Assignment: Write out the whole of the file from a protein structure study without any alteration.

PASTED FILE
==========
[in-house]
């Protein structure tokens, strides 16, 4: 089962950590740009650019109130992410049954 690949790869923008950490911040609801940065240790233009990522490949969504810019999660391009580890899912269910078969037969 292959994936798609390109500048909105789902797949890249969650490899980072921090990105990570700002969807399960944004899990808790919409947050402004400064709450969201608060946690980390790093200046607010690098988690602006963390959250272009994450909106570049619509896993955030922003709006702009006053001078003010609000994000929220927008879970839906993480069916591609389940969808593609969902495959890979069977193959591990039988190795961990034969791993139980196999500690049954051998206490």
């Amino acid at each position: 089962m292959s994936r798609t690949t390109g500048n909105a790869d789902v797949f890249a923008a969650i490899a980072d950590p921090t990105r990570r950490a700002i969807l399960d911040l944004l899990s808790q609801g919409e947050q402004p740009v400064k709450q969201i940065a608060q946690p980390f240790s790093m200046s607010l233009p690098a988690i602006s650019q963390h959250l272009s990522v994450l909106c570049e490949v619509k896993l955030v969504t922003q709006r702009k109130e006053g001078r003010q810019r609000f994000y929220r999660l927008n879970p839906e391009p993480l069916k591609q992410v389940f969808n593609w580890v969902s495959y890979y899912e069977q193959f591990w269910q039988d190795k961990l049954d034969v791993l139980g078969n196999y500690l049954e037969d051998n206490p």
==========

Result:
[in-house]
């Protein structure tokens, strides 16, 4: 089962950590740009650019109130992410049954 690949790869923008950490911040609801940065240790233009990522490949969504810019999660391009580890899912269910078969037969 292959994936798609390109500048909105789902797949890249969650490899980072921090990105990570700002969807399960944004899990808790919409947050402004400064709450969201608060946690980390790093200046607010690098988690602006963390959250272009994450909106570049619509896993955030922003709006702009006053001078003010609000994000929220927008879970839906993480069916591609389940969808593609969902495959890979069977193959591990039988190795961990034969791993139980196999500690049954051998206490």
């Amino acid at each position: 089962m292959s994936r798609t690949t390109g500048n909105a790869d789902v797949f890249a923008a969650i490899a980072d950590p921090t990105r990570r950490a700002i969807l399960d911040l944004l899990s808790q609801g919409e947050q402004p740009v400064k709450q969201i940065a608060q946690p980390f240790s790093m200046s607010l233009p690098a988690i602006s650019q963390h959250l272009s990522v994450l909106c570049e490949v619509k896993l955030v969504t922003q709006r702009k109130e006053g001078r003010q810019r609000f994000y929220r999660l927008n879970p839906e391009p993480l069916k591609q992410v389940f969808n593609w580890v969902s495959y890979y899912e069977q193959f591990w269910q039988d190795k961990l049954d034969v791993l139980g078969n196999y500690l049954e037969d051998n206490p």